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Sunday, December 28, 2014 |  Madison, WI: 23.0° F  Fair
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Wisconsin to true believers: Go ahead, kill your kids
UW instructor Shawn Francis Peters' new book looks at when the law fails children
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If you kill your kids because you believe 
they need prayer more than medical attention,  there's not much authorities around here 
will do about it.
If you kill your kids because you believe they need prayer more than medical attention, there's not much authorities around here will do about it.

Shawn Francis Peters, who teaches writing and U.S. history at the UW-Madison, writes about the dangerous intersection of Religion and Law. His three books have dealt with thorny challenges to religious freedom -- the refusal of Jehovah's Witnesses to salute the flag or serve in the military (Judging Jehovah's Witnesses, 2000); the refusal of the Amish to educate their kids past grade school (The Yoder Case, 2003); and, most recently, the faith-based refusal of some parents to provide their kids with medical assistance (When Prayer Fails: Faith Healing, Children and the Law, 2008).

When Prayer Fails (Oxford University Press) is a compelling and often shocking book. There is the anecdote of the little girl who died from a tumor in her eye that enlarged to the size of her head; investigators found blood smears in her home from where she had apparently dragged her tiny body along walls. There are cases of children who died from choking on food or ailments that could have been easily treated with a shot of insulin or dose of antibiotics. Some true believers have even refused treatment from communicable diseases, putting others at risk.

The book makes unflattering mention of Wisconsin, which has -- wouldn't you know it? -- an especially backward law that protects the proponents of faith-based medical neglect.

State statute 948.03(6) provides an exemption from the law against failing to act to protect children from bodily harm for what is referred to as "Treatment through prayer." The statute says: "A person is not guilty of an offense under this section solely because he or she provides a child with treatment by spiritual means through prayer alone for healing in accordance with the religious method of healing ... in lieu of medical or surgical treatment."

Yikes.

As Peters' notes, the statute drew some attention in 2003, when a two-year-old autistic child in Milwaukee was crushed to death during an attempted exorcism. The practitioner was convicted, albeit of a lesser offense than what some felt was appropriate. Afterwards, Milwaukee County District Attorney E. Michael McCann urged state lawmakers to remove this exemption, lest it lead to what he called "mischief." Wisconsin's do-little Legislature has not done so.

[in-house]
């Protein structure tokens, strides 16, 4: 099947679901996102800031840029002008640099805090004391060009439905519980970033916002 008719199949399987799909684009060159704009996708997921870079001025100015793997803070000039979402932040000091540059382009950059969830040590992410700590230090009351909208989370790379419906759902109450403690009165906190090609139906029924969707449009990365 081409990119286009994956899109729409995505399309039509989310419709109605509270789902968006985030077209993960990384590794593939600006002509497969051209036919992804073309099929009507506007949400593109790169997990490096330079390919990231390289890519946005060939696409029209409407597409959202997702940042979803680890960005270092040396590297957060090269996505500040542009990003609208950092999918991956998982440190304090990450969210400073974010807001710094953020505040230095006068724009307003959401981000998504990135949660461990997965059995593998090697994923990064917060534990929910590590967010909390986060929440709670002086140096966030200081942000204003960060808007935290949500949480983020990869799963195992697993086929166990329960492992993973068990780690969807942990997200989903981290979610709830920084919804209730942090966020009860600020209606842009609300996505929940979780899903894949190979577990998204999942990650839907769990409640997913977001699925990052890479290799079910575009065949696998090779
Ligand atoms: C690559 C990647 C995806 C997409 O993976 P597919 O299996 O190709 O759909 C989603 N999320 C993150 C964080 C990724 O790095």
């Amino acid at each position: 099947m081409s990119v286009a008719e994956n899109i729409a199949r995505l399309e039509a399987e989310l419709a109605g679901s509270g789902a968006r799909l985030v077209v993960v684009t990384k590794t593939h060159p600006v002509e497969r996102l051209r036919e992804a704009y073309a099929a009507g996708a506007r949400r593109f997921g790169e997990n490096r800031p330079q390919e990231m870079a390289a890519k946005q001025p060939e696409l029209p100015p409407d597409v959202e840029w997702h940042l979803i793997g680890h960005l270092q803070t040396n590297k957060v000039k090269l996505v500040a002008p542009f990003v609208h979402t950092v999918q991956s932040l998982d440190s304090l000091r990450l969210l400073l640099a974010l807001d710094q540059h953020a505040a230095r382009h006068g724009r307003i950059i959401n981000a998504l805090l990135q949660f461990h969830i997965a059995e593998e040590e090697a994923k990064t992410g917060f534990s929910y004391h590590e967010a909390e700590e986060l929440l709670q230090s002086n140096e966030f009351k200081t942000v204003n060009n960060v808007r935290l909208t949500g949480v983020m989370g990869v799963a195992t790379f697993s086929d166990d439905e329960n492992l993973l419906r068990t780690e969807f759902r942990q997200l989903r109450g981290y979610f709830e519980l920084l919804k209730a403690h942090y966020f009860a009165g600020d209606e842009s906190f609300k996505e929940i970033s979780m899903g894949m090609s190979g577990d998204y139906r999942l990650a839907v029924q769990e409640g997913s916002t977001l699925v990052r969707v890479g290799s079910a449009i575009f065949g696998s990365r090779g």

Peters, in an interview, says the Milwaukee case "illuminated the fact that the law was there." He suspects it found its way into the statute books through the efforts of Christian Scientists, as in other states with similar exemptions.

In an email, Dane County District Attorney Brian Blanchard says he thinks there have been cases where doctors and hospitals, "concerned that asserted religious beliefs of parents might result in physical harm to an ailing child," have asked the courts to step in. But "no one can recall" a case where a faith-based refusal to seek treatment was presented as "potential criminal child neglect."

Blanchard then explains the high threshold such a case would have to meet: "In the criminal child neglect area, we look for evidence of criminal thinking, not just inattention or momentary lapses in judgment. So, for example, if we had a baby death due to failure to thrive or treatable illness, and there was a claim that religious belief prevented the caretaker from seeking treatment, we would certainly ask police to be alert to any facts suggesting that religion was being used only as an after the fact excuse or ruse. That would of course be criminal thinking. If on the other hand the religious belief appeared genuine and there were no other signs of abuse or neglect, it might be difficult for us to say a case had merit as a criminal child neglect prosecution."

In other words, if you kill or maim your kids because you truly believe they need prayer more than medical attention, there's not much authorities around here will do about it.

"The way the statute is worded, I think he's right," says Peters. "The statute says if you treat a child by religious means, you're not going to be prosecuted." He adds, somewhat superfluously, that he thinks the statute should be written differently: "I think my book sort of illustrates the perils of that."

And how.

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